1. John F. Kennedy – It was fitting that when JFK was sworn into office his set of goals for his Administration was deemed “The New Frontier”. It was Kennedy’s inspiring challenge right after Alan Shepard’s flight that put America in the new frontier of space and on a course to land on the moon. Kennedy grew the space program with both resources, funding and political support. His Vice President Lyndon Johnson was assigned oversight and to ensure the administration’s political support with the congressional leaders. Johnson was the perfect man for the job as he had the clout with Congress from his tenure as a powerful Senator to make sure it there would be no roadblocks.

In Kennedy’s day both the program and the goal of landing on the moon became an “all hands on deck” approach. Kennedy had put aside the mistrust that Eisenhower displayed for using the German engineers and made reaching the moon everyone’s goal. Kennedy was also visible to the program appearing at launches and briefings. His interest was more than passing or lip service he believed in America’s ability to reach the moon. It was the dawn of the high-tech space age and Kennedy wanted America to be the leader. Kennedy tops the list for giving more than casual support to the space program and ranks alone as the only President to effectively wield his political clout to support space initiatives. While still in its infancy he challenged NASA it to achieve bold, but at the time unthinkable goals, and NASA delivered.

2. Ronald Reagan – A surprise to many at number two, but no President since Kennedy threw his support behind the space program like Reagan did and no President after Reagan has done so. Reagan was a strong supporter of the space program and was the President in office when the first Space Shuttle flight occurred in April of 1981. He was also in office during the first in-flight loss of life when the Challenger exploded in January, 1986.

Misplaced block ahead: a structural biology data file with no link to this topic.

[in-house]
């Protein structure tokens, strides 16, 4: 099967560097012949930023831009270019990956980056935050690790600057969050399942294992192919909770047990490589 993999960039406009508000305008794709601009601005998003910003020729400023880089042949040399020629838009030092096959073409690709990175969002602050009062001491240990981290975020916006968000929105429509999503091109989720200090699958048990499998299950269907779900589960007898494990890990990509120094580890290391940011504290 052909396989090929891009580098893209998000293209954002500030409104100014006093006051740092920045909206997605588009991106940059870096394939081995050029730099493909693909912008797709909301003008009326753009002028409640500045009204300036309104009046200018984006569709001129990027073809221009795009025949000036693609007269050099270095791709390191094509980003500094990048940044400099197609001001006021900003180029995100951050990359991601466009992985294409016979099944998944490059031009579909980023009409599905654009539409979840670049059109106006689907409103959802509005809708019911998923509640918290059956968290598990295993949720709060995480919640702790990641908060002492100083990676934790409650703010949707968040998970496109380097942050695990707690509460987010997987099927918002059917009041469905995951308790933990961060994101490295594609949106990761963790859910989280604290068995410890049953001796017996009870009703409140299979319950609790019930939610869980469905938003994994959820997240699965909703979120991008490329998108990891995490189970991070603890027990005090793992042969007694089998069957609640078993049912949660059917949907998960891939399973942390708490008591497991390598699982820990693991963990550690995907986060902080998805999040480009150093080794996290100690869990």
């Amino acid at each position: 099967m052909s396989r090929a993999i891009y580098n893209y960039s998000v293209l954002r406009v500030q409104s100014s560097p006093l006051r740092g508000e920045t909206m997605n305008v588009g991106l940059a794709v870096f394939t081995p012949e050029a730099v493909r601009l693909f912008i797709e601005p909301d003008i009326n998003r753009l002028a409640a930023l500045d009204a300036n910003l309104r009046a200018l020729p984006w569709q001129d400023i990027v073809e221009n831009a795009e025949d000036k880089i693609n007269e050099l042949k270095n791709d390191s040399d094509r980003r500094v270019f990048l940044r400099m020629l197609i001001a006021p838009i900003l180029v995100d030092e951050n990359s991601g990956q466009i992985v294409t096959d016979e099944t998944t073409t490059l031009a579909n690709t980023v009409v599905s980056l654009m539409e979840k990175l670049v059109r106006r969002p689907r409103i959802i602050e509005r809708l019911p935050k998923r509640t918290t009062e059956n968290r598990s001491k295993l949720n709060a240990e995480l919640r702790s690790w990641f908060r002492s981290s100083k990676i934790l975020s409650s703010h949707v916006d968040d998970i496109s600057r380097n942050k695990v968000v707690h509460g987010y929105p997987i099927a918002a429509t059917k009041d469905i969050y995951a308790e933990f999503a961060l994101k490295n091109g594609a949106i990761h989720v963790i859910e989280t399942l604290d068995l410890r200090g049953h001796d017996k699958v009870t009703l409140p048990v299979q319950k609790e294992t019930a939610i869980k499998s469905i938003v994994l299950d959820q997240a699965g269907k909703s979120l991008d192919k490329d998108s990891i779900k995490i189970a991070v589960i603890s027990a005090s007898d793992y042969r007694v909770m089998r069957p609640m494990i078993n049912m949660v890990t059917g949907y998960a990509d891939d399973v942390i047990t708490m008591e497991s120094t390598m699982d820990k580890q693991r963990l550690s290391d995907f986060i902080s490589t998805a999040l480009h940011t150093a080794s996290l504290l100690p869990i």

Reagan who had been wounded during an assassination attempt two weeks before the first launch of a Space Shuttle was unable to attend Columbia’s maiden voyage in person, but during his term he believed and fought for a strong space program and after just four flights he declared the Space Shuttle “operational”. While in hindsight the assessment may have been premature it reflected his enthusiasm and belief in the Shuttle as a platform for space exploration.

It was Reagan who over the objections of many of his advisors went ahead with the plans for Space Station Freedom which would later become the International Space Station and while “Freedom” never got off the ground during the Reagan administration and underwent numerous revisions and battles with Congress it was Reagan’s initial vision that gave it life and allowed it to survive initial doubts and become the current showpiece of joint space efforts between nations.